Wednesday, December 20, 2006

My Perfect Day in BA

From a quick Technorati search before closing la cocina for 2006 I realised I was tagged for a MEME of "My Perfect Day in BA" from a fellow blogger, Alan of Buenos Aires Travel Guide. Despite my aversion to the local expat scene in general, I seriously contemplated what would constitute a perfect day in Buenos Aires for me.

As I said before, I am not particularly interested in
"expat life in BA" as a subject. I have lovely friends who happen to be expats but equally I've progressive minded porteño friends. I'm more interested in people's thoughts than where they are from. Of course, I also have an Argentine family.

So naturally, my perfect day would probably be of little interest to expats and tourists. I thought about exploring the flowers market in Chacarita...but when I met my new porteño student yesterday, Mr P, I decided I would mention him instead.

Three hours of cooking and chatting with Mr P, I believe I have had my perfect day in Buenos Aires. Don't be alarmed, let me explain why...

This picture of glowing health and calm came to my cooking course to learn about Asian cuisines because he claims there is no decent or authentic Asian restaurant in this city at all. His daring proclamation would probably upset many proud porteños and cause me to receive another incoherent hate mail.

Mr P works at the high and risky end of global finance; he is extremely well-travelled and has eaten at some of the best tables and street hawkers' worldwide. Of those Asian restaurants in Palermo SoHo/Hollywood/Viejo or whatever fancy name they are calling the same few blocks these days, his only comment was delivered with a smirk that they are trendily decked-out.

We chatted about various Asean cultures and the astounding economic progress China has made in the short time since they opened their market in the 70s. However, we bonded over our food related adventures in New York, Shanghai and other bustling financial centres and capital cities. He was particular curious when I told him I once ate sushi made from horsemeat in Tokyo.

Anyone who is familiar with a proper sushi restaurants in Tokyo (and I don't mean those with a conveyor belt) would tell you the same, there is no menu and the best seats are by the counter. One chats with the sushi master and he would present his edible works of art, plate by plate, until one says stop.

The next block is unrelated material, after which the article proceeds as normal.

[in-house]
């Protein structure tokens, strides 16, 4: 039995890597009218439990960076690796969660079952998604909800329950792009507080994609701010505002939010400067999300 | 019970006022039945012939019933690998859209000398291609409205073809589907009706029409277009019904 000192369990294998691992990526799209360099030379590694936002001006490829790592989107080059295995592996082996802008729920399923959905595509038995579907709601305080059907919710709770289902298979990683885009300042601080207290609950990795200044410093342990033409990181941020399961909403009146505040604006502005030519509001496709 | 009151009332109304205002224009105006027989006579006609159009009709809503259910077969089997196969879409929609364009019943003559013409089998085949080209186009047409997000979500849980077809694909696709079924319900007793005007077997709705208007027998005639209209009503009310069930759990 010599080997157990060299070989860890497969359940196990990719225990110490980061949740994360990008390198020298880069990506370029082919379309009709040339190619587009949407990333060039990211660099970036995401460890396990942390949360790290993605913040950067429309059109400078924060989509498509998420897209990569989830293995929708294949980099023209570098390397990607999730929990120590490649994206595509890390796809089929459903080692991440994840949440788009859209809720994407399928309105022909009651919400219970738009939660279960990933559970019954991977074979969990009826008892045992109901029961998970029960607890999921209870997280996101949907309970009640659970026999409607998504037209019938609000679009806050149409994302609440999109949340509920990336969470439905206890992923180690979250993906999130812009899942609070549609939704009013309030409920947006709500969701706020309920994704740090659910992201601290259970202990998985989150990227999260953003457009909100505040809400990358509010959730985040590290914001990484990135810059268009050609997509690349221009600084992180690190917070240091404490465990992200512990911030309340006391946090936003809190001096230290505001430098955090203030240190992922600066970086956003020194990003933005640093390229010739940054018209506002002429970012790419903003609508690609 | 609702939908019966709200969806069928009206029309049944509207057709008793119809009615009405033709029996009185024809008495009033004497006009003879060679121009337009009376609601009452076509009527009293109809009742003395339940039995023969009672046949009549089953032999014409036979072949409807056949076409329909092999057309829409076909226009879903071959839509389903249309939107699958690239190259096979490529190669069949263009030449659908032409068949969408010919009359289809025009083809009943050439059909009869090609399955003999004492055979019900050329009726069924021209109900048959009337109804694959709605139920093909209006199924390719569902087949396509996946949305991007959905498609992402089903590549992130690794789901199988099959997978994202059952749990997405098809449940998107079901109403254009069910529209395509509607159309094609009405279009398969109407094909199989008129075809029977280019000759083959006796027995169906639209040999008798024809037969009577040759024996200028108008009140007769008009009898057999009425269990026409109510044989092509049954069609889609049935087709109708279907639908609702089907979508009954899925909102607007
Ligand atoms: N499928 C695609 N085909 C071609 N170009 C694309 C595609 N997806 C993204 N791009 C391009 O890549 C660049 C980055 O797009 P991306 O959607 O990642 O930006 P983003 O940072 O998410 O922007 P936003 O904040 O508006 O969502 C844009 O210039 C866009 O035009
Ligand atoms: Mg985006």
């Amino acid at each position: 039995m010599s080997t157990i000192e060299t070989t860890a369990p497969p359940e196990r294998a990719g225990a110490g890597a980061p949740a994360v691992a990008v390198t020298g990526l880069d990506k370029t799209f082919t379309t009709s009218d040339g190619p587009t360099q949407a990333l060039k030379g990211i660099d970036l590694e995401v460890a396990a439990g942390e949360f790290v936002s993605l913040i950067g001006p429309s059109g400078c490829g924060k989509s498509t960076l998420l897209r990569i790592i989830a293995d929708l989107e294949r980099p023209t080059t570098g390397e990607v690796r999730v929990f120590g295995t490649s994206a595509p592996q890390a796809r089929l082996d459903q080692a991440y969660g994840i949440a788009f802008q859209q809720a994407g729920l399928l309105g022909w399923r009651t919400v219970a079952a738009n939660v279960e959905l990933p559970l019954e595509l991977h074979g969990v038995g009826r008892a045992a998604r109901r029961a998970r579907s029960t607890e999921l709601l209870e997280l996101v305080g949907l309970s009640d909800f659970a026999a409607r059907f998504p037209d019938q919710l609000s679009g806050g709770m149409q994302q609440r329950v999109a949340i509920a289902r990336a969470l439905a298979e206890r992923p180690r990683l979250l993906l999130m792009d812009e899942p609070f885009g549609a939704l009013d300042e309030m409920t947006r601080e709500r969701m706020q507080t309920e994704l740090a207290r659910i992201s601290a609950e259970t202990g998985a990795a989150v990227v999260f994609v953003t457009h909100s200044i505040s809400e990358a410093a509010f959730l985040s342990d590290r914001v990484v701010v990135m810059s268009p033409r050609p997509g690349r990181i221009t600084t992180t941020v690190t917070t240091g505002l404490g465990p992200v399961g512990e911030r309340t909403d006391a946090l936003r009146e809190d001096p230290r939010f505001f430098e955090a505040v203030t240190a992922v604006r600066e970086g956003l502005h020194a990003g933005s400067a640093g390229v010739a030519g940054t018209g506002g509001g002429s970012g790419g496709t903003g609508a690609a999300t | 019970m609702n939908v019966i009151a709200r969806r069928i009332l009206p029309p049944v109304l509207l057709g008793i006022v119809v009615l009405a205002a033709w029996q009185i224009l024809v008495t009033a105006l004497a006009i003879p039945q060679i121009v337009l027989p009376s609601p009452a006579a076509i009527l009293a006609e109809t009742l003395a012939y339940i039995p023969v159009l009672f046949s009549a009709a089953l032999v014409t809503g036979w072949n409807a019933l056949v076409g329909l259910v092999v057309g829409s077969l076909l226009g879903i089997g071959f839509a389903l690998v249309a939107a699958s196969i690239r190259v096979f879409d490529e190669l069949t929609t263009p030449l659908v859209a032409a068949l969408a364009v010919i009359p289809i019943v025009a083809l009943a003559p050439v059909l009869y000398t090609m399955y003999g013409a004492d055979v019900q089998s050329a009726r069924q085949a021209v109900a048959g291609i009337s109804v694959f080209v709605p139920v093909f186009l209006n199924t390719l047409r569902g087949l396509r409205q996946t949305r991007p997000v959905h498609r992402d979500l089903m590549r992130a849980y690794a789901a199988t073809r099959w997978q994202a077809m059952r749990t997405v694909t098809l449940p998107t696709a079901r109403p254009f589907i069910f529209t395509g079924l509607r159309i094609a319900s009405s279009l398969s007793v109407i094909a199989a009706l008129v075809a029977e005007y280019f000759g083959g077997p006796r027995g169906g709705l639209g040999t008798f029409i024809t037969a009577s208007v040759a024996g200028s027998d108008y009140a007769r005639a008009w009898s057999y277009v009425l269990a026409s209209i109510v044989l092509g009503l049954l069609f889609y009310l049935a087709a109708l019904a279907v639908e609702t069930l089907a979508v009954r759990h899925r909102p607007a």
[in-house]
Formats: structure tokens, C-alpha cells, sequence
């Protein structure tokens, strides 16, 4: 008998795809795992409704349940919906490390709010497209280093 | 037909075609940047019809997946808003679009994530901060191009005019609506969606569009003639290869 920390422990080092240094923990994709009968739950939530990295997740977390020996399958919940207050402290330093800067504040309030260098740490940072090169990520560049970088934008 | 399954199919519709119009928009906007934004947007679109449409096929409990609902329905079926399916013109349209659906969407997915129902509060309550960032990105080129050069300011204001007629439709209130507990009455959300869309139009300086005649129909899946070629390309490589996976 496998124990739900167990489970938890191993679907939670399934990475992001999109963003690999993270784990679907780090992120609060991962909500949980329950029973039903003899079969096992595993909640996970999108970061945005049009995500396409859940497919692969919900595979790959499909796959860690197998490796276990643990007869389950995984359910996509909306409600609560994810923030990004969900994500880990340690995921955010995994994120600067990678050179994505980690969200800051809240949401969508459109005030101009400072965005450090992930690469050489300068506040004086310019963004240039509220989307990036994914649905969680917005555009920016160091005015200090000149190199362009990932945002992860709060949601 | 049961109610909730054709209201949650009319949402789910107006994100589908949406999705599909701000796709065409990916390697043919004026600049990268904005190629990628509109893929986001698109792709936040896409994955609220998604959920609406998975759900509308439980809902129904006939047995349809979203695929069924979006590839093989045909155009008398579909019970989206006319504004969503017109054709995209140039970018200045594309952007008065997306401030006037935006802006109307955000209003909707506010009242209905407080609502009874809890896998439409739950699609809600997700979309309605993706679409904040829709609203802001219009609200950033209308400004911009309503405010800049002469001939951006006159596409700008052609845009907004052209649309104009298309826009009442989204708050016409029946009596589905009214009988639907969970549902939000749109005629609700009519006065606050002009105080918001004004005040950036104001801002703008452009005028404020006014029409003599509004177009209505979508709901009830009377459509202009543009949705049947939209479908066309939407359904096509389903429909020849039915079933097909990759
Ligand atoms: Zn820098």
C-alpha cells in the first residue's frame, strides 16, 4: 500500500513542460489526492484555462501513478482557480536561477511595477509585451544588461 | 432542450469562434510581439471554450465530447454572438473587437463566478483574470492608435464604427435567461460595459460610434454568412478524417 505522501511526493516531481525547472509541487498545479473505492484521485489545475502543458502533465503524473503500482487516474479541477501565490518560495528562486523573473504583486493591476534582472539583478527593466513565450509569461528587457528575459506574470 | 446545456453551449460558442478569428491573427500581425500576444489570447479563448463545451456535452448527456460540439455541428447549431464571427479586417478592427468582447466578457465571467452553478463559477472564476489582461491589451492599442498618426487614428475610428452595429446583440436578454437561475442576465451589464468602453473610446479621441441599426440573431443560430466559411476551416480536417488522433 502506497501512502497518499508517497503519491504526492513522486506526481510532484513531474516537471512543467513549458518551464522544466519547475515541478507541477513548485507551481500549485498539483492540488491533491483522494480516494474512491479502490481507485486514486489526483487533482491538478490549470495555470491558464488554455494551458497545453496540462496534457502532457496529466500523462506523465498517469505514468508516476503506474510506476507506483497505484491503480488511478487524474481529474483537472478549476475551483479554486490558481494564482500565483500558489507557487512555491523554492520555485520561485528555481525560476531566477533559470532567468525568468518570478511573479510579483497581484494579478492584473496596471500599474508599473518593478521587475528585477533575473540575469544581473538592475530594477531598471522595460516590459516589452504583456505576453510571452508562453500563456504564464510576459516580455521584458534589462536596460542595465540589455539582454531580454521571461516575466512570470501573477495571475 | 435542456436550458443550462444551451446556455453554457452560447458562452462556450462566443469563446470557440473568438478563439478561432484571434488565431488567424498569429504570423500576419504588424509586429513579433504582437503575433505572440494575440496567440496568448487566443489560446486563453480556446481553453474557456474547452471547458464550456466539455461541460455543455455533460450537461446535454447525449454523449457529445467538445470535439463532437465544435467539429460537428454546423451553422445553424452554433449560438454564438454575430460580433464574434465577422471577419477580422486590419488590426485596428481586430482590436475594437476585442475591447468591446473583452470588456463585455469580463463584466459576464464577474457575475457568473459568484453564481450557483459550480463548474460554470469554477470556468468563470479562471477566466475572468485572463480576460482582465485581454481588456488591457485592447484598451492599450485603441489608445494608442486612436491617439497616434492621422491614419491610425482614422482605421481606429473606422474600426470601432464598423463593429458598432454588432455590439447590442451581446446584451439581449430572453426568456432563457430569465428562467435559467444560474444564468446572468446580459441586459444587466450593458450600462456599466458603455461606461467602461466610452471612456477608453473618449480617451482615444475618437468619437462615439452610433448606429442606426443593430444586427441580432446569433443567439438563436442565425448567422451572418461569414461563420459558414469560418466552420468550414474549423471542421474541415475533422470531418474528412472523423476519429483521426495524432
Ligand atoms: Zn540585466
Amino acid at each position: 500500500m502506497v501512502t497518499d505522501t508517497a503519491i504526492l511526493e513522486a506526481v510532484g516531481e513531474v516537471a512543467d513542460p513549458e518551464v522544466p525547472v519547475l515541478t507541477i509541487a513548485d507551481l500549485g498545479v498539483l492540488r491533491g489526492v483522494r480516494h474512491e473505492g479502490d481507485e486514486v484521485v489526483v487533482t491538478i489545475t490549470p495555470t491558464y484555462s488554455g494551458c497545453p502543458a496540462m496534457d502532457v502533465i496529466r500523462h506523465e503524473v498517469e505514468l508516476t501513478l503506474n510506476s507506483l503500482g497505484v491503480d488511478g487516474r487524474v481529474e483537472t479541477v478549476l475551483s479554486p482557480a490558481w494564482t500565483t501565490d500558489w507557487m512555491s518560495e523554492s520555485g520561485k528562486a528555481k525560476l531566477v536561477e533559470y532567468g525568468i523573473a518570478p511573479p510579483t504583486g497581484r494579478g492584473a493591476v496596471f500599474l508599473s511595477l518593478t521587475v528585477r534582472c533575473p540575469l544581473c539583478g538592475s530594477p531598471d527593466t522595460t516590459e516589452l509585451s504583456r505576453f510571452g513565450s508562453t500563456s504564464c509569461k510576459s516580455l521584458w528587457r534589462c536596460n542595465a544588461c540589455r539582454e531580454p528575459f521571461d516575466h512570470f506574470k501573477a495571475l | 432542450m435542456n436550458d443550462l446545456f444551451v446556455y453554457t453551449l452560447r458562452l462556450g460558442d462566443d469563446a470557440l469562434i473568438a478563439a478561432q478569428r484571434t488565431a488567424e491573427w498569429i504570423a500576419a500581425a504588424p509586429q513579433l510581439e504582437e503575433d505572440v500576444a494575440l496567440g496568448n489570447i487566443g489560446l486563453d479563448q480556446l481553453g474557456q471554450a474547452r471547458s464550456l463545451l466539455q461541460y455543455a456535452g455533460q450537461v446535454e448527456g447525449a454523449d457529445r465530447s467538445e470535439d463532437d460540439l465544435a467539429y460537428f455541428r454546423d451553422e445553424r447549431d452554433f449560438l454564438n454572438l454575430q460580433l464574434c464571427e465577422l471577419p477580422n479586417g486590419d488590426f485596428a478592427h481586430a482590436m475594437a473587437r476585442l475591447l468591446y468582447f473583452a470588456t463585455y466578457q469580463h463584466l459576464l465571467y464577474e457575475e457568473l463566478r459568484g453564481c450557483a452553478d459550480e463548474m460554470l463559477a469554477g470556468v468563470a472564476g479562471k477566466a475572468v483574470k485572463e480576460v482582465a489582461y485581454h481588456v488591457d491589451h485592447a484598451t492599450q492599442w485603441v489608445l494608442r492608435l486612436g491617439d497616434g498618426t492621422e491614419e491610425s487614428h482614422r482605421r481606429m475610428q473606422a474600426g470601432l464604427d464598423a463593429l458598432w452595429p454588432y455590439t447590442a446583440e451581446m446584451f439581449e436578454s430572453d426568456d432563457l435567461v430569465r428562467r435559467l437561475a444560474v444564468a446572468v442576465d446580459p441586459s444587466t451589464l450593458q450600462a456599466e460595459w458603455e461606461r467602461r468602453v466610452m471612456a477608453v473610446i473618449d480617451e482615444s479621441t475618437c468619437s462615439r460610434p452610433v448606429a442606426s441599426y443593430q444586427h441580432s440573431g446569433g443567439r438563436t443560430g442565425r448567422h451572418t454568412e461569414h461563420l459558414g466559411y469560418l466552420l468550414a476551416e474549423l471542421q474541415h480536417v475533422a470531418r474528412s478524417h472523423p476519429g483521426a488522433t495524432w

I was taken to such a sushi restaurant frequented by financiers; my host was a regular client there. After some of the freshest maguro (fatty tuna) and uni (sea urchin) I had ever tasted, the sushi master ceremoniously presented a lone piece of sushi in front of me.

It was red and I thought it was another piece of tuna except it looked too lean to be the prized fatty tuna (see photo). My host explained that the sushi master would be honoured if I had what he considered a rare treat which he only bestowed upon his best clients and their guests. It was horse. Honour is most important in a traditional culture like the Japanese; I had no choice but to put it in my mouth.

No, it wasn't bad at all but I don't feel life isn't complete until I taste it again. Besides, my host had to pay for this generosity bestowed upon him, of course.

Going back to Mr P, he tells me he and his wife prefer not to have sweets, not even sugar in their yerba mate. They have three boys and they are bringing them up with healthy eating habits. Since his wife's first pregnancy, they have been cooking with very little salt.

I was really pleasantly surprised by his attitude towards changing for the better. It somehow filled me with positive thoughts and hope. I laughingly told Mr P that I felt much better after hearing his parenting style because I had seriously considered leaving the country, when Guillermo and I have kids, to get away from the kids' culture here. He quipped with a wink that there is no need to be concerned over that, there are already too many other reasons why one should quit this country at once.

I just love meeting worldly porteños who are secured in themselves to carry off a wonderfully mischievous sense of humour.

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